There’s a saying on Wall Street that if you want to know what happens next, follow the trail of the money.
It’s why there are some shops which specialize almost entirely on money flows, including retail flows into stocks and options, as well as larger flows handled by the low-profile but influential market makers that dominate trading on the world’s biggest stock exchanges.
So just before Bitcoin rallied yesterday, some corners of the cryptocurrency world had already noted significant capital flows pouring into the system.
And just as money flows can be traced in the traditional financial system, the transparency of the blockchain has meant that large flows headed to buy Bitcoin on exchanges could also be sensed.
These flows are likely to be retail however, the same way that retail investors stocked up on more speculative segments of the market earlier this week, including GameStop (+26.94%) (yes, that’s still happening) and Tesla.
Considering that Bitcoin held up relatively well during the rout in tech stocks, which also saw Tesla lose some US$150 billion in market cap, Bitcoin’s recovery was in line with a broader risk-on sentiment.
Bitcoin prices continue to be buoyed by news that institutional adoption is accelerating and that big financial players are jostling to gain exposure to the cryptocurrency.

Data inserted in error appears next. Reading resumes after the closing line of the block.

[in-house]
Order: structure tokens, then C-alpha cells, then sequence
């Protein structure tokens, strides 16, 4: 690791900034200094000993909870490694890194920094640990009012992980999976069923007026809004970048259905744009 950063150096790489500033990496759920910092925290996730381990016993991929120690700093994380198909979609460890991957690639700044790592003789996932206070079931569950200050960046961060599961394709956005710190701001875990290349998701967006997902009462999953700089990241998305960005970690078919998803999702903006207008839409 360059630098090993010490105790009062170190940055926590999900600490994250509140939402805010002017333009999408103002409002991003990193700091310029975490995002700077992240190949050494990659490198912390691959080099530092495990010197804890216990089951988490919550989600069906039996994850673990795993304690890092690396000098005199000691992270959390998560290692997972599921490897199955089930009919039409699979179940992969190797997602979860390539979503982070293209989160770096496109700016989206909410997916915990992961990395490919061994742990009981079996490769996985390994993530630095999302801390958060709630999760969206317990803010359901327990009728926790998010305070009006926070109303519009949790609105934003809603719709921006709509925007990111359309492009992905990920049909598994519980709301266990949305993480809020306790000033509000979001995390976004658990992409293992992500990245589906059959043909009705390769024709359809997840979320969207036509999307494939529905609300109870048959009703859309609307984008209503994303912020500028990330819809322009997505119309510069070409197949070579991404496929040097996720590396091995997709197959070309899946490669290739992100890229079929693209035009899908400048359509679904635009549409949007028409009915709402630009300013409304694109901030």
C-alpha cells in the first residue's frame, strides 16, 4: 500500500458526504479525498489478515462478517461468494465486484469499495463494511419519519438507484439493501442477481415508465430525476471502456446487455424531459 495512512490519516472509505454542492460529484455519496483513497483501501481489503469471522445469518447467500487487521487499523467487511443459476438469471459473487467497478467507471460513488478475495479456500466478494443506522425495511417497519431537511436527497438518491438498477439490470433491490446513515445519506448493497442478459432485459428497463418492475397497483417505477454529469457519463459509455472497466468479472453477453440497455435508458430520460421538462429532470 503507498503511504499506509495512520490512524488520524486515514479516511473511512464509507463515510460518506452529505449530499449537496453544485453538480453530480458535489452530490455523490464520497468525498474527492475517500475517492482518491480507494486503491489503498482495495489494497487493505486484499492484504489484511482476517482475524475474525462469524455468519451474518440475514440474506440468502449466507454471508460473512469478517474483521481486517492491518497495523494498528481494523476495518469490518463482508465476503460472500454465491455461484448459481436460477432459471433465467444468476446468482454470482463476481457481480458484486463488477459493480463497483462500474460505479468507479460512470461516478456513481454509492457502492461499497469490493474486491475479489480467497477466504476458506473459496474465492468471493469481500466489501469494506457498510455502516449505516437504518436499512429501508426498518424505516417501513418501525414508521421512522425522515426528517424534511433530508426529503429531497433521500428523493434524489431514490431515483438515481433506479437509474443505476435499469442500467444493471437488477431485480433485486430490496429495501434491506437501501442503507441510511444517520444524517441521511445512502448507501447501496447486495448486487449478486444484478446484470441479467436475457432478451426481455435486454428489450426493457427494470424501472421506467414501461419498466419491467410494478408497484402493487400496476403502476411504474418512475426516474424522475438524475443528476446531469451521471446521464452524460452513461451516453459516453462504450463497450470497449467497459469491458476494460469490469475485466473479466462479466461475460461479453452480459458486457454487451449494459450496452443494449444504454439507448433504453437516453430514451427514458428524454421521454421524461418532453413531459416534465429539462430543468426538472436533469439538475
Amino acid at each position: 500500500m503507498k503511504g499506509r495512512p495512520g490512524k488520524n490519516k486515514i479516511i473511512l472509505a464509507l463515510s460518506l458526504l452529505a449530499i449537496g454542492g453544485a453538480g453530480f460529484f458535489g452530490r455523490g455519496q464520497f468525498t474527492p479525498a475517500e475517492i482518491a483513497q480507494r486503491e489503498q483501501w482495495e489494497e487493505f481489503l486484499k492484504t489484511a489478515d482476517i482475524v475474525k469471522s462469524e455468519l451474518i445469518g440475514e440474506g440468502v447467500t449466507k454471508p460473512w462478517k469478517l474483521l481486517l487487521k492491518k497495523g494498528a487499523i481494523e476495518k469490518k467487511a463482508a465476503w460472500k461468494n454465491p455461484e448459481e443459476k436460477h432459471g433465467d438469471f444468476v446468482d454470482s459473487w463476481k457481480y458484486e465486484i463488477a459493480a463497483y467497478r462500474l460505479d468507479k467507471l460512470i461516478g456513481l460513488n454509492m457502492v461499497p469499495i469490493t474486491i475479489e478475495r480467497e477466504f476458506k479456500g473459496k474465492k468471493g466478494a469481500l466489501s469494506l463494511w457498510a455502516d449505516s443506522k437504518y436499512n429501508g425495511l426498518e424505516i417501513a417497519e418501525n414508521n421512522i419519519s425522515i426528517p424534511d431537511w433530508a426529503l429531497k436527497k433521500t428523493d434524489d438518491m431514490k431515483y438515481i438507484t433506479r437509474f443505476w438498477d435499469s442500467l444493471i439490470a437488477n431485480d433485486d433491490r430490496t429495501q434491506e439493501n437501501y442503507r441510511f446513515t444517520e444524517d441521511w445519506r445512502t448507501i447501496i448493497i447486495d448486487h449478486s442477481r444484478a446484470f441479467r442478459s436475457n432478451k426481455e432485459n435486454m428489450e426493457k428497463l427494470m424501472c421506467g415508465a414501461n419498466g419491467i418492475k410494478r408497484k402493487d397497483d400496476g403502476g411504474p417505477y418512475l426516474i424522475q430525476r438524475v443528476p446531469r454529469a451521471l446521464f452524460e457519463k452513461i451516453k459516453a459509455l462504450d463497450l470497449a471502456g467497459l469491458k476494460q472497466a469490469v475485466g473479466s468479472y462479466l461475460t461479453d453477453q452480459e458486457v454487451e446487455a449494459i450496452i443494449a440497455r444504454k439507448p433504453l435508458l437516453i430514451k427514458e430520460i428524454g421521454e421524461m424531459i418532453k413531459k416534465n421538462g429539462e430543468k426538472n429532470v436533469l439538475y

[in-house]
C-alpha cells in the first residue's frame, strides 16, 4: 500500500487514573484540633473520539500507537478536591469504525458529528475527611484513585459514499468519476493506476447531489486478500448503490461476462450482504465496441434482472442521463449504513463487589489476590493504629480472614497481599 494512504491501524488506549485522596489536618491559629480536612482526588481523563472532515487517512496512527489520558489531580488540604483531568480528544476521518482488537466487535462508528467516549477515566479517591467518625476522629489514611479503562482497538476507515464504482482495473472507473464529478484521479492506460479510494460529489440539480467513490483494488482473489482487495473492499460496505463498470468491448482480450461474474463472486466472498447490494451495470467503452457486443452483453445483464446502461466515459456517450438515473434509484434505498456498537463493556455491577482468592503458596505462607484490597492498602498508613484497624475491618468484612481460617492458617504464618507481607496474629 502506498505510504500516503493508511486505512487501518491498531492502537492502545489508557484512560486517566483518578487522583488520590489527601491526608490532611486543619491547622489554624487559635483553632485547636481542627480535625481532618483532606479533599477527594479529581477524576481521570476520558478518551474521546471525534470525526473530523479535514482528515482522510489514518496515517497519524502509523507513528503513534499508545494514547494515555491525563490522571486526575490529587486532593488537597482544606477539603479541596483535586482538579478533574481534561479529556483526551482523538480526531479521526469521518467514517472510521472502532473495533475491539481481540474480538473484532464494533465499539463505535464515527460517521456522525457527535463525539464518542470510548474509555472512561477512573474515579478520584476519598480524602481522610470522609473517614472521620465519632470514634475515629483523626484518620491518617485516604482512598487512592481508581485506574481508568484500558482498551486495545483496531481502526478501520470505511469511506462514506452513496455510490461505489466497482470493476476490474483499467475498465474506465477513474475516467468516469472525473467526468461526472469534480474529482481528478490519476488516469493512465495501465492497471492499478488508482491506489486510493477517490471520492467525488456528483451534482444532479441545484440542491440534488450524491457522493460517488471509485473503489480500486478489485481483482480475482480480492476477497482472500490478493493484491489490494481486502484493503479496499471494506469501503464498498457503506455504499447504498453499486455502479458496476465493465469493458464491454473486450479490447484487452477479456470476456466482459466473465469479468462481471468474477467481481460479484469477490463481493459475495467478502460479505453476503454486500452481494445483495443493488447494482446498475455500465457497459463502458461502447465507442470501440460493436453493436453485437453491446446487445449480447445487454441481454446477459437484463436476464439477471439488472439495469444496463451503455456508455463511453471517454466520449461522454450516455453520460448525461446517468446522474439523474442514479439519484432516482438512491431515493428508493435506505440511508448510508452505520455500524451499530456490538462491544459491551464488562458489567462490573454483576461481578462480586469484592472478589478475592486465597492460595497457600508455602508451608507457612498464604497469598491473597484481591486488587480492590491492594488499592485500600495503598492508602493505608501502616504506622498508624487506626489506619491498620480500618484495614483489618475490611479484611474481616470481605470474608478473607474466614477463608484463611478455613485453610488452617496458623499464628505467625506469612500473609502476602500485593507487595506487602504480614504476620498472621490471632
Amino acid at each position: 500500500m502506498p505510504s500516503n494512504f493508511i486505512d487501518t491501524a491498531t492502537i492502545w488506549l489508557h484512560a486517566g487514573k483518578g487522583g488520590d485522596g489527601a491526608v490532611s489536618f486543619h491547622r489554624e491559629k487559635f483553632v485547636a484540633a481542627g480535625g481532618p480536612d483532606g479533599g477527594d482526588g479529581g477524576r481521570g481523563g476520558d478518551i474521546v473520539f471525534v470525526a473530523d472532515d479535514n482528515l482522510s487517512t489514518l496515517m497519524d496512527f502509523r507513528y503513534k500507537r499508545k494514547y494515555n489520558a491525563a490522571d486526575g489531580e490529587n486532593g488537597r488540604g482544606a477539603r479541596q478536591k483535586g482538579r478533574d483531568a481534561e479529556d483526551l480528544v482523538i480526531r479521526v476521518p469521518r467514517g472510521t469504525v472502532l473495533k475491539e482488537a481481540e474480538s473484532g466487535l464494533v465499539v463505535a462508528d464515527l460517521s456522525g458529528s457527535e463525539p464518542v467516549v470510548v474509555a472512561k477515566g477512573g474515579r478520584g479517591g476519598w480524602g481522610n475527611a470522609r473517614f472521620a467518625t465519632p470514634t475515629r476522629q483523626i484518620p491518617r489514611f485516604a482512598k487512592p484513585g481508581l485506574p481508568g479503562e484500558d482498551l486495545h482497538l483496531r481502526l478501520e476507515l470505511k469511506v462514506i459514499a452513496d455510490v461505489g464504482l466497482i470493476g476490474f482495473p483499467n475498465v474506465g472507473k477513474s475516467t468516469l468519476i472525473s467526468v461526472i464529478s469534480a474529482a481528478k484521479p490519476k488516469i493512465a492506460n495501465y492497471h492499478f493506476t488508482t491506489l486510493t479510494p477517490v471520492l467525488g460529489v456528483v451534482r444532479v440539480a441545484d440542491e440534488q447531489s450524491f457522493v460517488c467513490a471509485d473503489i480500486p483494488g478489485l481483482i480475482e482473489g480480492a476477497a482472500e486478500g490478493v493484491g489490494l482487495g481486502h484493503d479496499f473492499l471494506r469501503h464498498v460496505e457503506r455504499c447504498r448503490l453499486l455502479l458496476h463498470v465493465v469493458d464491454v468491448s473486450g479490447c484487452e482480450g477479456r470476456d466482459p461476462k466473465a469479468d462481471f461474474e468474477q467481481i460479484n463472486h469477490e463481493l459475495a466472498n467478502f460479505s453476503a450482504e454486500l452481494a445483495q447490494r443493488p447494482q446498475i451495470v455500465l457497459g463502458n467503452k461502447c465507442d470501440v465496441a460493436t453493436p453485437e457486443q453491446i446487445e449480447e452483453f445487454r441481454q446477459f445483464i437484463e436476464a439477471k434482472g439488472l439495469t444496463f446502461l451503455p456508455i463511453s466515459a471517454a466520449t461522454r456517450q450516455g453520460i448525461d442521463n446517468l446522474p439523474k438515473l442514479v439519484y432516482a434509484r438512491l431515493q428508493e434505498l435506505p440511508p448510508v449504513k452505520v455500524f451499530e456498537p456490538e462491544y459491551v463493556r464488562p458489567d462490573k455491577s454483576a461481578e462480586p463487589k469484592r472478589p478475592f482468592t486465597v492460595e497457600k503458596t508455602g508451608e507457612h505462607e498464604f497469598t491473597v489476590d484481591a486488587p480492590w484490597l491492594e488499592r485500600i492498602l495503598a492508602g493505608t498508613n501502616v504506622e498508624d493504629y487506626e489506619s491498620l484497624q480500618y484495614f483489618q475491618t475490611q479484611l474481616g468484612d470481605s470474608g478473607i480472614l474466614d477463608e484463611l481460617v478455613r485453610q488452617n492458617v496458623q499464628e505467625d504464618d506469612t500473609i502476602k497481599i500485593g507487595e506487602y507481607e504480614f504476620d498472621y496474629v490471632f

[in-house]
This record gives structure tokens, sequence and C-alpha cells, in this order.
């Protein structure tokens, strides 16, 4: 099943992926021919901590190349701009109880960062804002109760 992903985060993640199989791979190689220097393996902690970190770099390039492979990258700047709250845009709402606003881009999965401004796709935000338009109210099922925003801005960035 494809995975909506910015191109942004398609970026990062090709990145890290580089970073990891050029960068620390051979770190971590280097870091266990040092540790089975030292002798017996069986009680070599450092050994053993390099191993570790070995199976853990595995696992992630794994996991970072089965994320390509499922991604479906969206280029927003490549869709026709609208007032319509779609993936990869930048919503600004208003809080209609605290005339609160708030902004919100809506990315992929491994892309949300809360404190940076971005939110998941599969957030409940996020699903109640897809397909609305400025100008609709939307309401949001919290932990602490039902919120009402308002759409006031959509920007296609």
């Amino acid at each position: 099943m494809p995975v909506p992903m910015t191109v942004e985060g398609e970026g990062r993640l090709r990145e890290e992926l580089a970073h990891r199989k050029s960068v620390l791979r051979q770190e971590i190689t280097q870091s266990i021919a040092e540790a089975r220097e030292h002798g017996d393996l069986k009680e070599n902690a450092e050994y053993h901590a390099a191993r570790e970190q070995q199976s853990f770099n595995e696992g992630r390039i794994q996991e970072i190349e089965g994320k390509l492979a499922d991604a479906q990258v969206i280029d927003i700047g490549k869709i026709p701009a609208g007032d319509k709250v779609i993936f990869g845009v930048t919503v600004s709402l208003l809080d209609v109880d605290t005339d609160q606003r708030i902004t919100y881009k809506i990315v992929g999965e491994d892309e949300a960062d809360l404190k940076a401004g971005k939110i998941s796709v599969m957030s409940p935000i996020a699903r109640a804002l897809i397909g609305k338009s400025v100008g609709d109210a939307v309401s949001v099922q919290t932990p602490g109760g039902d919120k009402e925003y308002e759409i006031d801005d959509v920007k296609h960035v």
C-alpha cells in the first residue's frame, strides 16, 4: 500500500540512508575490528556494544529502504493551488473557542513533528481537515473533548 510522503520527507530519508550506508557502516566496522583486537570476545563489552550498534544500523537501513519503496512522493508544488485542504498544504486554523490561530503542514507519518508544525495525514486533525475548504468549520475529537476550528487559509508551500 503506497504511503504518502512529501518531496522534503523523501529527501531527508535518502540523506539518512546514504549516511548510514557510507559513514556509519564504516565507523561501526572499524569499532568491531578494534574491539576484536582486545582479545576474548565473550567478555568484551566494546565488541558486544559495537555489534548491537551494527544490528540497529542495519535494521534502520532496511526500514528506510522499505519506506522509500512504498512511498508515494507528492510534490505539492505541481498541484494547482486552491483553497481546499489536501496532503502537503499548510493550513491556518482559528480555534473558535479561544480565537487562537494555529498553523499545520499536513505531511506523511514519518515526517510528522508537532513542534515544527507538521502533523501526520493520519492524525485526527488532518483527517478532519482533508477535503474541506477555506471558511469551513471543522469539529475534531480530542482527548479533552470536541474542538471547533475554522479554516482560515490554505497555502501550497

Another view of course is that Bitcoin is just another example of a stimulus-fueled bubble destined to end in tears similar to what happened between 2017 to 2018.
Bitcoin and tech stocks are becoming increasingly correlated as well and it doesn’t help that the likes of MicroStrategy (+14.71%), Square (+11.50%) and now Chinese photo-editing app Meitu (-1.10%) have all thrown in their lot with Bitcoin and in the case of Meitu, Ether as well.
Significant flows into cryptocurrency exchanges this past week have been noted, with much of the strongest buying action occurring before Bitcoin recovered above US$50,000.
And while there is growing evidence that institutional investors are seriously considering cryptocurrencies or are already holding them, the flows of the past week have been primarily retail, which some might associate with being volatile, but others will note as providing a more steady hand, or “diamond hands” as they’ve come to be known.
Retail investors poured some US$6 billion into stocks two weeks earlier, which is higher than the typical flow of US$4.8 million, taking the opportunity to “buy the dip,” similar to what has happened for Bitcoin.
And unlike institutional investors who may be more judicious in their profit-taking, retail investors have shown that they have “diamond hands” – case in point, GameStop is far from dead.